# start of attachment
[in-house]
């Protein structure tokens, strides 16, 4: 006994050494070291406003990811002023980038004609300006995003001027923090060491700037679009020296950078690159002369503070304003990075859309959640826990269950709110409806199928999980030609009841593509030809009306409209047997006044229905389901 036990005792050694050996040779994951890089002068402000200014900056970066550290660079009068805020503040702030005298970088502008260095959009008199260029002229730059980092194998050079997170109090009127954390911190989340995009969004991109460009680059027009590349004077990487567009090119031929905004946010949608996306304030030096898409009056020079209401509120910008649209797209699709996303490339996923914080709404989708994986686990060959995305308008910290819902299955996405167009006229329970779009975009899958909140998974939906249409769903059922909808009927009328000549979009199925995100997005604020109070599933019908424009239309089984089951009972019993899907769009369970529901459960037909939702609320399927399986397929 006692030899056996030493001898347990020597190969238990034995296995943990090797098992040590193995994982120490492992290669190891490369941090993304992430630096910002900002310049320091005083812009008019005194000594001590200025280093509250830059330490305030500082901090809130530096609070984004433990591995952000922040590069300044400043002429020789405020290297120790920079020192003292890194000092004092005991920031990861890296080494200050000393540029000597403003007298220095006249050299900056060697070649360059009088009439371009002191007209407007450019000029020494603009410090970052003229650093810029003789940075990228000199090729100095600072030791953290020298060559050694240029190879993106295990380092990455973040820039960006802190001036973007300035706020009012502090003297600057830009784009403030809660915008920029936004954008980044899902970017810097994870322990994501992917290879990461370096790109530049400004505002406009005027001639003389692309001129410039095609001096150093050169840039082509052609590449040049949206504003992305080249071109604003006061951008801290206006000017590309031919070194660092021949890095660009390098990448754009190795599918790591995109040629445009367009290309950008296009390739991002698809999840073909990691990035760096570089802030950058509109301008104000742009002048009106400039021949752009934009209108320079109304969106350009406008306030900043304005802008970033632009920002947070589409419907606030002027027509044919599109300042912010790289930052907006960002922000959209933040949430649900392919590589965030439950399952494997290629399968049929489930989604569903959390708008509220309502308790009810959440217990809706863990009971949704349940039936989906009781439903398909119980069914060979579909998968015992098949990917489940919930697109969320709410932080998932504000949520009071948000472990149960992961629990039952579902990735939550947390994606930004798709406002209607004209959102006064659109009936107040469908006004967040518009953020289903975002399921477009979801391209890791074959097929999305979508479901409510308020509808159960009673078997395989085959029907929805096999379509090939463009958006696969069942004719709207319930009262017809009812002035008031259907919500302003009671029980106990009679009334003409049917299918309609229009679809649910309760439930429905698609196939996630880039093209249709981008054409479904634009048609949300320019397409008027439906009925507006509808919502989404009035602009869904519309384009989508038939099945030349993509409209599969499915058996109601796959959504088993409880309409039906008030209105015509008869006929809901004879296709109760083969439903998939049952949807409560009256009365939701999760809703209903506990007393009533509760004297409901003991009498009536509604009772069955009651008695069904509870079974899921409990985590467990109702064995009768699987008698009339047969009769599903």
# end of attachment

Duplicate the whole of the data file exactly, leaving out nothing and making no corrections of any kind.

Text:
[in-house]
């Protein structure tokens, strides 16, 4: 006994050494070291406003990811002023980038004609300006995003001027923090060491700037679009020296950078690159002369503070304003990075859309959640826990269950709110409806199928999980030609009841593509030809009306409209047997006044229905389901 036990005792050694050996040779994951890089002068402000200014900056970066550290660079009068805020503040702030005298970088502008260095959009008199260029002229730059980092194998050079997170109090009127954390911190989340995009969004991109460009680059027009590349004077990487567009090119031929905004946010949608996306304030030096898409009056020079209401509120910008649209797209699709996303490339996923914080709404989708994986686990060959995305308008910290819902299955996405167009006229329970779009975009899958909140998974939906249409769903059922909808009927009328000549979009199925995100997005604020109070599933019908424009239309089984089951009972019993899907769009369970529901459960037909939702609320399927399986397929 006692030899056996030493001898347990020597190969238990034995296995943990090797098992040590193995994982120490492992290669190891490369941090993304992430630096910002900002310049320091005083812009008019005194000594001590200025280093509250830059330490305030500082901090809130530096609070984004433990591995952000922040590069300044400043002429020789405020290297120790920079020192003292890194000092004092005991920031990861890296080494200050000393540029000597403003007298220095006249050299900056060697070649360059009088009439371009002191007209407007450019000029020494603009410090970052003229650093810029003789940075990228000199090729100095600072030791953290020298060559050694240029190879993106295990380092990455973040820039960006802190001036973007300035706020009012502090003297600057830009784009403030809660915008920029936004954008980044899902970017810097994870322990994501992917290879990461370096790109530049400004505002406009005027001639003389692309001129410039095609001096150093050169840039082509052609590449040049949206504003992305080249071109604003006061951008801290206006000017590309031919070194660092021949890095660009390098990448754009190795599918790591995109040629445009367009290309950008296009390739991002698809999840073909990691990035760096570089802030950058509109301008104000742009002048009106400039021949752009934009209108320079109304969106350009406008306030900043304005802008970033632009920002947070589409419907606030002027027509044919599109300042912010790289930052907006960002922000959209933040949430649900392919590589965030439950399952494997290629399968049929489930989604569903959390708008509220309502308790009810959440217990809706863990009971949704349940039936989906009781439903398909119980069914060979579909998968015992098949990917489940919930697109969320709410932080998932504000949520009071948000472990149960992961629990039952579902990735939550947390994606930004798709406002209607004209959102006064659109009936107040469908006004967040518009953020289903975002399921477009979801391209890791074959097929999305979508479901409510308020509808159960009673078997395989085959029907929805096999379509090939463009958006696969069942004719709207319930009262017809009812002035008031259907919500302003009671029980106990009679009334003409049917299918309609229009679809649910309760439930429905698609196939996630880039093209249709981008054409479904634009048609949300320019397409008027439906009925507006509808919502989404009035602009869904519309384009989508038939099945030349993509409209599969499915058996109601796959959504088993409880309409039906008030209105015509008869006929809901004879296709109760083969439903998939049952949807409560009256009365939701999760809703209903506990007393009533509760004297409901003991009498009536509604009772069955009651008695069904509870079974899921409990985590467990109702064995009768699987008698009339047969009769599903």